When pulled over by a law enforcement official, it is helpful to know what can happen next. When an officer conducts a traffic stop, for example, he or she cannot request a field sobriety test unless you display signs of intoxication.
An officer has the authority to stop your vehicle and determine the probable cause of a traffic violation. Even the most seasoned driver, however, could swerve or run a red light without any trace of impairment. If the officer suspects intoxication has contributed toward a moving violation, however, you may find yourself performing a field sobriety test.
An arrest does not occur automatically
Some individuals fear that if an officer detects an odor of alcohol, it can result in an automatic arrest. Before the car fully stops, some drivers stuff breath mints or gum into their mouths. Doing so, however, could interfere with breath testing equipment and result in a failed chemical test after an arrest occurs.
As noted by the Vail Daily, an officer initially determines your sobriety by asking questions and monitoring your reaction time. Responding slowly does not necessarily verify impairment; a variety of factors could cause your reactions to appear affected.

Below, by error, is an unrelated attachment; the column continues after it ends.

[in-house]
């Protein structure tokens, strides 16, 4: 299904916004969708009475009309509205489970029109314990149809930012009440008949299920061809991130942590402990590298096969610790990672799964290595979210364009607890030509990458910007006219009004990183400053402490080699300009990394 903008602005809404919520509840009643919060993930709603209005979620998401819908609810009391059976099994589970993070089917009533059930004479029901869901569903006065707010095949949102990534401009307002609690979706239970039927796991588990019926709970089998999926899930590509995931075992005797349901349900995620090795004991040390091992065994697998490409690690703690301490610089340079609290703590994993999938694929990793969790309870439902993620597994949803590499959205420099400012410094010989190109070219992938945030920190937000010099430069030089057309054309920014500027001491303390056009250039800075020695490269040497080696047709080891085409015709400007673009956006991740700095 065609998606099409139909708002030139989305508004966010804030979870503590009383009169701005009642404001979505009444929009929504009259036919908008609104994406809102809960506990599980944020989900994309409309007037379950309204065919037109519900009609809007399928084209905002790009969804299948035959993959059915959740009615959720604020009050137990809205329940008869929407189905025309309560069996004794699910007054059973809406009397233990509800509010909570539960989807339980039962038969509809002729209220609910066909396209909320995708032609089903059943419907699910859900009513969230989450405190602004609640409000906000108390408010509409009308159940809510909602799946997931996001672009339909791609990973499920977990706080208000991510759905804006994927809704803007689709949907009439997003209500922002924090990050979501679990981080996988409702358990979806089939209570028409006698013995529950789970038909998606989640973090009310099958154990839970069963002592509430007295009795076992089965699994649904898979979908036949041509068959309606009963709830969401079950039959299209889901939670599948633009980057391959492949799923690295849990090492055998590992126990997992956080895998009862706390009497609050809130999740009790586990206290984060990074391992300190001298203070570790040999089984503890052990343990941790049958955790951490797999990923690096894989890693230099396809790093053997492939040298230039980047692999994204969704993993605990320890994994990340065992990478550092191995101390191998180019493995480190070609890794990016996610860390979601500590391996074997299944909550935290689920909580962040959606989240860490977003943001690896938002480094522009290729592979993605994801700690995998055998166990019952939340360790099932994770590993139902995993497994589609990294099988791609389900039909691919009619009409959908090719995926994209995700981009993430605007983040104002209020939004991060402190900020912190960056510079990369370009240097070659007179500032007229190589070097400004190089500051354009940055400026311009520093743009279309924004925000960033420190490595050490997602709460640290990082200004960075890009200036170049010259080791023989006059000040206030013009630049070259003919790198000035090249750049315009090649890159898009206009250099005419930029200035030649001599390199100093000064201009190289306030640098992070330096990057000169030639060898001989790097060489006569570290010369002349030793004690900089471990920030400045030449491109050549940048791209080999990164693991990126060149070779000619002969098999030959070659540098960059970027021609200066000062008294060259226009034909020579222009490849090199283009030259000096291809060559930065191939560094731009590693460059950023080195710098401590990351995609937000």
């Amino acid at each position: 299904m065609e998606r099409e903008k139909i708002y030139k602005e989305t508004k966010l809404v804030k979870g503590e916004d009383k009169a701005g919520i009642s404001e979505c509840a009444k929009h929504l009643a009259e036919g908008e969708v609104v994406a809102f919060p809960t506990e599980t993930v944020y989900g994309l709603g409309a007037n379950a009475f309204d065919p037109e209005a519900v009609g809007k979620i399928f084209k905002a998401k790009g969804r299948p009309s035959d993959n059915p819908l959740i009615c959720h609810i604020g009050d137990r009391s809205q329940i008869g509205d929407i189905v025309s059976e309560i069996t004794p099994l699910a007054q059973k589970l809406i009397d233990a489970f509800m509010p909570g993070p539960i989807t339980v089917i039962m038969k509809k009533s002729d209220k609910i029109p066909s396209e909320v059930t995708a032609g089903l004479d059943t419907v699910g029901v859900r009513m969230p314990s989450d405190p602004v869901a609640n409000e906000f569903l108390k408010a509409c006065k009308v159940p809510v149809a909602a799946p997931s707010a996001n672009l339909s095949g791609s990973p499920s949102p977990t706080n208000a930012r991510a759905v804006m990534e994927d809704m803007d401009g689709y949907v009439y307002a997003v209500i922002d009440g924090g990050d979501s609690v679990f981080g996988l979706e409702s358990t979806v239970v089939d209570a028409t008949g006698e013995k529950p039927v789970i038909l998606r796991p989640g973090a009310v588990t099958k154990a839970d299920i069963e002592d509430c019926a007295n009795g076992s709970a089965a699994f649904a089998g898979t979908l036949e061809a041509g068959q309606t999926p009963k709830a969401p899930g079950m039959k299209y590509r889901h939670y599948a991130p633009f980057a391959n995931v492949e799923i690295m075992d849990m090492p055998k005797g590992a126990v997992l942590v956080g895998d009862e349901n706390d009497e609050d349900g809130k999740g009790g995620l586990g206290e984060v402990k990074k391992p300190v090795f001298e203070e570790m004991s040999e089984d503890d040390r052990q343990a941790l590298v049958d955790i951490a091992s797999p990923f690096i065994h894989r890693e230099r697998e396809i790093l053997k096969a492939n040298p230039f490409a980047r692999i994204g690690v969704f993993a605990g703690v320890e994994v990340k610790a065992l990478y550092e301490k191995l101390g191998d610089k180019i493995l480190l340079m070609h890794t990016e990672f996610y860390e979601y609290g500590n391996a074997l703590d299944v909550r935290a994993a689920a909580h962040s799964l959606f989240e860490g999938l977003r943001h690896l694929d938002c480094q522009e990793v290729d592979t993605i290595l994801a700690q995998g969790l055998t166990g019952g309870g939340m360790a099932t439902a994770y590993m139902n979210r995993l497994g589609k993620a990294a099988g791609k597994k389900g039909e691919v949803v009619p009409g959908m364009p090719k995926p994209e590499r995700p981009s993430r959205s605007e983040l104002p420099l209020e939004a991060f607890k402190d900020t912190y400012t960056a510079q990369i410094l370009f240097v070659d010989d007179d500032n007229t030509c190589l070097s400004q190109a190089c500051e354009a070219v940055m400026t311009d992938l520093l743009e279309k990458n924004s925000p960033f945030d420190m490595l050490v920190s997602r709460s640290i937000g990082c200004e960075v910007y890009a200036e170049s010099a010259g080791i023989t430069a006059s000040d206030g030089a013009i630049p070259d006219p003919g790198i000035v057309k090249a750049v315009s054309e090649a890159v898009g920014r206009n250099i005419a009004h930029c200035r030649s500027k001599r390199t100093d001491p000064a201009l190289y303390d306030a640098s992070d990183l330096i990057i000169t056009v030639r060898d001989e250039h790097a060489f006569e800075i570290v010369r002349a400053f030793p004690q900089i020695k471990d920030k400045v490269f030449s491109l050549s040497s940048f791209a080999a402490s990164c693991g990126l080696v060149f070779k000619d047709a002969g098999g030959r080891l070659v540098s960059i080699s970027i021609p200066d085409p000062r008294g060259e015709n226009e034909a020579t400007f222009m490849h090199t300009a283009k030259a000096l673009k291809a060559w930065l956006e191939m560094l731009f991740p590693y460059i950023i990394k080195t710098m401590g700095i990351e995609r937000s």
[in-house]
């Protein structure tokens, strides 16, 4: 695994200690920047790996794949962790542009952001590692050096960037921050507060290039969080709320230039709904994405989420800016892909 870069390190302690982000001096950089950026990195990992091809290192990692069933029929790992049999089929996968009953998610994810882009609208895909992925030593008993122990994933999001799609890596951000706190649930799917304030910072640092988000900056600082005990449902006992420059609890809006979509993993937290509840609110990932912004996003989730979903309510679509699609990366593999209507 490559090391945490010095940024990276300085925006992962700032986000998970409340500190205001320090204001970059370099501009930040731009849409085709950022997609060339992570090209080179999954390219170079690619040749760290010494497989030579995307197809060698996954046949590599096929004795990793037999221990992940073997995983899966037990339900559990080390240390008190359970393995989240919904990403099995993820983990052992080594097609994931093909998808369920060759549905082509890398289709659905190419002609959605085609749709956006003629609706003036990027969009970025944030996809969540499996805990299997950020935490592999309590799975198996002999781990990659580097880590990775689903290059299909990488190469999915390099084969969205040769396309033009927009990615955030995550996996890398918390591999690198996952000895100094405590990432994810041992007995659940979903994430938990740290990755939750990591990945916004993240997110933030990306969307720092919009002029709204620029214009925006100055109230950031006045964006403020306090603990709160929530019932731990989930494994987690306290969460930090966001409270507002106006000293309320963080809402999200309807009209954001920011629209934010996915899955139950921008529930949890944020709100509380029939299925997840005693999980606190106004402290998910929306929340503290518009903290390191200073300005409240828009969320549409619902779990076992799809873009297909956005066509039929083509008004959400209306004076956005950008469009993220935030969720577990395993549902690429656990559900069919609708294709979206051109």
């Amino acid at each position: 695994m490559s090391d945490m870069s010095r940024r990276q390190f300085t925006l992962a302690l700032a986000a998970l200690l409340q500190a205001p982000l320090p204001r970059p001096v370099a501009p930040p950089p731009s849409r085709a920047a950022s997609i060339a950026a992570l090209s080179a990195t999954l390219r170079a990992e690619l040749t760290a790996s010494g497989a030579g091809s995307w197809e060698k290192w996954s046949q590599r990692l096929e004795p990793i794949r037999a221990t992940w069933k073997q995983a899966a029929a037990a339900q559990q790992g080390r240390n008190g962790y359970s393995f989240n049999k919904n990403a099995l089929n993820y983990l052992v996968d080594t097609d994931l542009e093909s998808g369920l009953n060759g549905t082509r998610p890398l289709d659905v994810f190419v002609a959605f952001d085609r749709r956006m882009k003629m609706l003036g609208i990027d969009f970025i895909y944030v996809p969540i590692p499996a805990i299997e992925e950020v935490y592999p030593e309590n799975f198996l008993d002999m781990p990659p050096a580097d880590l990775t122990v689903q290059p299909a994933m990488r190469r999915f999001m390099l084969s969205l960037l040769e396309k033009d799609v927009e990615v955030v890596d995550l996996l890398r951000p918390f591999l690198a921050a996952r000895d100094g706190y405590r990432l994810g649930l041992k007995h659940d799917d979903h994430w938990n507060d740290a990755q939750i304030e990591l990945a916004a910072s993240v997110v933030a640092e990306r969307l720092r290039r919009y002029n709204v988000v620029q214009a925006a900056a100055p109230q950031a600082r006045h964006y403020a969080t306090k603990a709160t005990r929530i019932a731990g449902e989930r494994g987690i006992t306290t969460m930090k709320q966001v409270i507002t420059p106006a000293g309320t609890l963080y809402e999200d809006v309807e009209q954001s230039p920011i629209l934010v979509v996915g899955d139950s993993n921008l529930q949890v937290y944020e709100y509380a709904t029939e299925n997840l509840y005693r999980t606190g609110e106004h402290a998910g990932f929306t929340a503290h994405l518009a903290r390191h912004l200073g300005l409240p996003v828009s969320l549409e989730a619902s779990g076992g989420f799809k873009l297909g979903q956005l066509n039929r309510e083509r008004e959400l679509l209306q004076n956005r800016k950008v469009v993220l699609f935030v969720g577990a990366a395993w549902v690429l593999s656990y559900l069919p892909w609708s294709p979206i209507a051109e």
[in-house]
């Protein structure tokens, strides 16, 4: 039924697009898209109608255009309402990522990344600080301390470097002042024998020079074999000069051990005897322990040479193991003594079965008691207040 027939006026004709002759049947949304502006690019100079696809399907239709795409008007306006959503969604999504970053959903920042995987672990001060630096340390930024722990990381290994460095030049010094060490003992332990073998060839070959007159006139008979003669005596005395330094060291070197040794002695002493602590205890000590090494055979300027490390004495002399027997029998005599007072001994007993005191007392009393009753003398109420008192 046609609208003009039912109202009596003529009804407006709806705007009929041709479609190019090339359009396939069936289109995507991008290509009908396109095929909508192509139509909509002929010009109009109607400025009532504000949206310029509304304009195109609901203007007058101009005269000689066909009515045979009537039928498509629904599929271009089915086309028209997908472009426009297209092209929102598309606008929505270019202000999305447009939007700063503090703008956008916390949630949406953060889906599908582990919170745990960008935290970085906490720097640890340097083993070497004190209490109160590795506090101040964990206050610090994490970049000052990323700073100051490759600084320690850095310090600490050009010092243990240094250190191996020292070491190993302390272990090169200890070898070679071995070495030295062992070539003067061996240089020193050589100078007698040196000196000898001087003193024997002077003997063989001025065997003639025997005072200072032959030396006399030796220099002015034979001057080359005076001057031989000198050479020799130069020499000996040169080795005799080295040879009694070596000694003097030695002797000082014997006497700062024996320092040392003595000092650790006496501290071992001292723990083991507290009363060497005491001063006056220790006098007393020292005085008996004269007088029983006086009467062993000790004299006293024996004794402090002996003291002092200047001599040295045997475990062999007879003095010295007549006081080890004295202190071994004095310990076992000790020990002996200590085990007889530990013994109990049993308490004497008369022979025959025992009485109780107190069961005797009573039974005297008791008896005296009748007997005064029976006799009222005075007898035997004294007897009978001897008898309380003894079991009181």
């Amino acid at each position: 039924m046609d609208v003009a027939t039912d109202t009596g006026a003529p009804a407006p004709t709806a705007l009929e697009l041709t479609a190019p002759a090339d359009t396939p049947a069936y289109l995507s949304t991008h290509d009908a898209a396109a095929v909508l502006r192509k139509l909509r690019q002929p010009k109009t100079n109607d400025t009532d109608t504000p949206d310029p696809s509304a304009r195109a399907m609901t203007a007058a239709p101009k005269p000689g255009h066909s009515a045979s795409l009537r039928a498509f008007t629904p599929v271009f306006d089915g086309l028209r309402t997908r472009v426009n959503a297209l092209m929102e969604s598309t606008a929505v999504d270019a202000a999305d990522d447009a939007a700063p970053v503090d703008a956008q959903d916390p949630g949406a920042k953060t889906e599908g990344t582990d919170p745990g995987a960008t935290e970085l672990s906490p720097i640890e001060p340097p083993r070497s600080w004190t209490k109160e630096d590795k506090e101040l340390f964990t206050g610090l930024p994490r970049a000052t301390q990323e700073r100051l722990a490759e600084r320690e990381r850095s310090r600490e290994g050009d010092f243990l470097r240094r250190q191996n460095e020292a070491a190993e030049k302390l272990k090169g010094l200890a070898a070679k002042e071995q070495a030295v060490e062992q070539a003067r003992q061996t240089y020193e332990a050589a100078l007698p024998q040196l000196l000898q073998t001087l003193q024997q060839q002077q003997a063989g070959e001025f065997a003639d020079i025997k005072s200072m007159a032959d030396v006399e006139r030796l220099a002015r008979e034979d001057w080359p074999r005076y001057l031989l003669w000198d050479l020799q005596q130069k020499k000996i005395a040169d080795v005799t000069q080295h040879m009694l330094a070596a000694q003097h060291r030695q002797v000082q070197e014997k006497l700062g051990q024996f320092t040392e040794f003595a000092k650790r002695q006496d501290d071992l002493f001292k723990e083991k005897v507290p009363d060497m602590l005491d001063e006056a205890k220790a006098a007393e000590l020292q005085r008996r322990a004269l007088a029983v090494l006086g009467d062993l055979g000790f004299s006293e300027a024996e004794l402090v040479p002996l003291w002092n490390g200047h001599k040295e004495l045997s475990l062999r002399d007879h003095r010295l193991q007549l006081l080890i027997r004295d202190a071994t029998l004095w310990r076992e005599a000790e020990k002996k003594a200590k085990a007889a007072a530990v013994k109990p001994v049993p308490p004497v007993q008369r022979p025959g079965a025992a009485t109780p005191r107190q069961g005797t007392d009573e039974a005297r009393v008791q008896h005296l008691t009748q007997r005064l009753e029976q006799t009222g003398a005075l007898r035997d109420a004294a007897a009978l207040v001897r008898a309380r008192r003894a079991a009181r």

Illness or emotional distress, for example, could hinder your reaction time. An officer generally looks for confusion or difficulty in understanding before asking you to perform a field sobriety test. The officer may not place you under arrest unless you fail the required test maneuvers.
You may need to perform a field sobriety test
An officer typically provides an explanation for the traffic stop and the reasons for suspecting impairment. He or she may then request a standard sobriety test including a one-leg stand. According to the Field Sobriety Testing Resource, however, you should not perform a one-leg stand if more than 50 pounds overweight or if you have back problems.
The standard field sobriety test could help determine a blood alcohol content above the legal limit, but various physical conditions could render the results questionable. Under certain circumstances, an officer’s arrest based on a field sobriety test may allow for contesting a DUI charge in court.